Australian military defence contractor Electro Optic Systems has developed a laser capable of pushing space debris in orbit around so collisions can be avoided.
The company, under its EOS Space Systems arm based in Mt Stromlo near Canberra, will use lasers to track space junk and then another higher powered laser to avoid impacts by nudging the debris.
Professor Craig Smith, from EOS Space Systems, said researchers had developed a photon pressure laser that was ‘able to nudge space debris objects around, change their orbits.’
EOS Space Systems said researchers had developed a photon pressure laser that is able to nudge space debris objects around
He said the next step would be to build ‘bigger and bigger lasers’ that were capable of pushing the debris out of orbit while avoiding breaking up the space junk into smaller pieces.
‘If they get smaller they get harder and harder to track, and so they start to become invisible — but also still lethal to satellites.’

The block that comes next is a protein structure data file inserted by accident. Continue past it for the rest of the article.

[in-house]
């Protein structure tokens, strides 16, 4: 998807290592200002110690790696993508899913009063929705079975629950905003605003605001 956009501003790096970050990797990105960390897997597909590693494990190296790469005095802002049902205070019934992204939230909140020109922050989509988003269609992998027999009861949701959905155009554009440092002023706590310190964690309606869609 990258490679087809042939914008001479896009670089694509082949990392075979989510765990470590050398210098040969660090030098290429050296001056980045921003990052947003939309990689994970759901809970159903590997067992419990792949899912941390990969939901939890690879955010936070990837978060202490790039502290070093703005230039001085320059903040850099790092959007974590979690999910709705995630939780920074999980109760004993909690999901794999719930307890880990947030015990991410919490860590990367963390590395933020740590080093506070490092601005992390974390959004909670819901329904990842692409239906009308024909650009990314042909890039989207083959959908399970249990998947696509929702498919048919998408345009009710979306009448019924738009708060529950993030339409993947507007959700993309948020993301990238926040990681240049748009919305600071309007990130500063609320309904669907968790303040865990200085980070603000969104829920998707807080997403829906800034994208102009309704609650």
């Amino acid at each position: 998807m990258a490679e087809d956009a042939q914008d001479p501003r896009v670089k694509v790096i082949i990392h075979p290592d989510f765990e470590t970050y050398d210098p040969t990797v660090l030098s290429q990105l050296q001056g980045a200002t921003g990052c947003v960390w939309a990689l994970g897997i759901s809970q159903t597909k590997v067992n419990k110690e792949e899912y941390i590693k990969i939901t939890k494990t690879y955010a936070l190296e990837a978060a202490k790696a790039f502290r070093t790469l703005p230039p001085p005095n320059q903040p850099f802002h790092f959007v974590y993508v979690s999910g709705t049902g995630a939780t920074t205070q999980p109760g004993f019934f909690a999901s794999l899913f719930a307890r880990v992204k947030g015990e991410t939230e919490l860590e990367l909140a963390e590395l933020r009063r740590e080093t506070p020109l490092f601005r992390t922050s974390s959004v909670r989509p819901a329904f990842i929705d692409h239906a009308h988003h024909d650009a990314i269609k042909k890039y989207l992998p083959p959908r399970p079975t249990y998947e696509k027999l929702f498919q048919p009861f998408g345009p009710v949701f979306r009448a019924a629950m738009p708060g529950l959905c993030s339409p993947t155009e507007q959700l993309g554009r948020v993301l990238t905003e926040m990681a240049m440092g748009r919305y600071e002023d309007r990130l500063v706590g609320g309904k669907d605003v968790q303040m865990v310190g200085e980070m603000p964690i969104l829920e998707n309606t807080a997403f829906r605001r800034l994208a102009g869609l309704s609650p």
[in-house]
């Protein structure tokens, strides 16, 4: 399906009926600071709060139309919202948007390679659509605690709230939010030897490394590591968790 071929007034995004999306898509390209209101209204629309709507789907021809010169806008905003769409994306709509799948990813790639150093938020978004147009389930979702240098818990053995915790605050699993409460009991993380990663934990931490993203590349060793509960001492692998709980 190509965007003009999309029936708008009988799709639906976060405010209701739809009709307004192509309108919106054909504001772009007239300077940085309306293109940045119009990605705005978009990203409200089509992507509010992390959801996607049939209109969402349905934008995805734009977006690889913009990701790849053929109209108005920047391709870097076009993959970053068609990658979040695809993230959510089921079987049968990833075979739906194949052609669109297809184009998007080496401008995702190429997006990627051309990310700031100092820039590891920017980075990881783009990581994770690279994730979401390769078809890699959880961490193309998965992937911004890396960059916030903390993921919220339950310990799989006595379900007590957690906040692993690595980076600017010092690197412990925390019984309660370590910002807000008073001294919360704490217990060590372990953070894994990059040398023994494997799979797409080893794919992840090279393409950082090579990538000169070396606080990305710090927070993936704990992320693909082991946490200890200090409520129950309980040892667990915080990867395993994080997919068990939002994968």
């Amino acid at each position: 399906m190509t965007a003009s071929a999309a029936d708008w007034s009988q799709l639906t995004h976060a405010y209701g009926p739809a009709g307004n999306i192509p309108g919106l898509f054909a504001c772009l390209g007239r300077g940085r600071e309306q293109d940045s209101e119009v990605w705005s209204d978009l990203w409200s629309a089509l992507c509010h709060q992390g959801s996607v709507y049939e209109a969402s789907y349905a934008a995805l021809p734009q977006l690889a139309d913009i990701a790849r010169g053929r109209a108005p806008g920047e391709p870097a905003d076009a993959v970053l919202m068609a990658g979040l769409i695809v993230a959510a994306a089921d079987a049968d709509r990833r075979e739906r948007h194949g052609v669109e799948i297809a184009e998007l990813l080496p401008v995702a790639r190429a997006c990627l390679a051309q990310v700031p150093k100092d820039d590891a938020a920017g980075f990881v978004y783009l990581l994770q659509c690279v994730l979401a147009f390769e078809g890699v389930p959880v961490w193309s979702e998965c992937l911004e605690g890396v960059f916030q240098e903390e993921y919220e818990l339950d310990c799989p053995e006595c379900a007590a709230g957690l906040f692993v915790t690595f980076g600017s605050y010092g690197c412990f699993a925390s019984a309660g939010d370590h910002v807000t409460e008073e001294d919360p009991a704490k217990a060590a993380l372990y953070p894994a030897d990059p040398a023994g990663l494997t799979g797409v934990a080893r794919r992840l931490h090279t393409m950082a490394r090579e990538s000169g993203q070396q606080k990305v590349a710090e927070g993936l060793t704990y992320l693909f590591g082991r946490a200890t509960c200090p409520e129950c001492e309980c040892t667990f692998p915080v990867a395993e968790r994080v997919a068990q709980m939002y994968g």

Electro Optic Systems currently has over $580 million worth of orders for it’s R-400S-Mk2 vehicle mounted weapon station.
EOS says that it plans to make use of the Turbull Government’s recently announced Defence Export Strategy which provides a $3.8 billion credit fund for Australian defence contractors to develop military technology and then export it overseas.
Electro Optic Systems currently has over $580 million worth of orders for it’s R-400S-Mk2 vehicle mounted weapon station
Company CEO Dr Ben Greene said this credit fund would ‘allow EOS to forge ahead with the execution of all its current contracts and provides a stronger capital base for further expansion to meet growing demand.’
Collisions with space junk are a common occurrence with many satellites a year being hit.
Dr Greene, who also sits on the board of the Government funded Space Environment Research Centre, explained that in a worst case scenario a cascading series of collisions could result in near earth orbit being a no-go zone for satellites and space craft.
He also said Australia is the best place to develop this laser technology because ‘you need a decent-sized platform to work from and you need good weather.’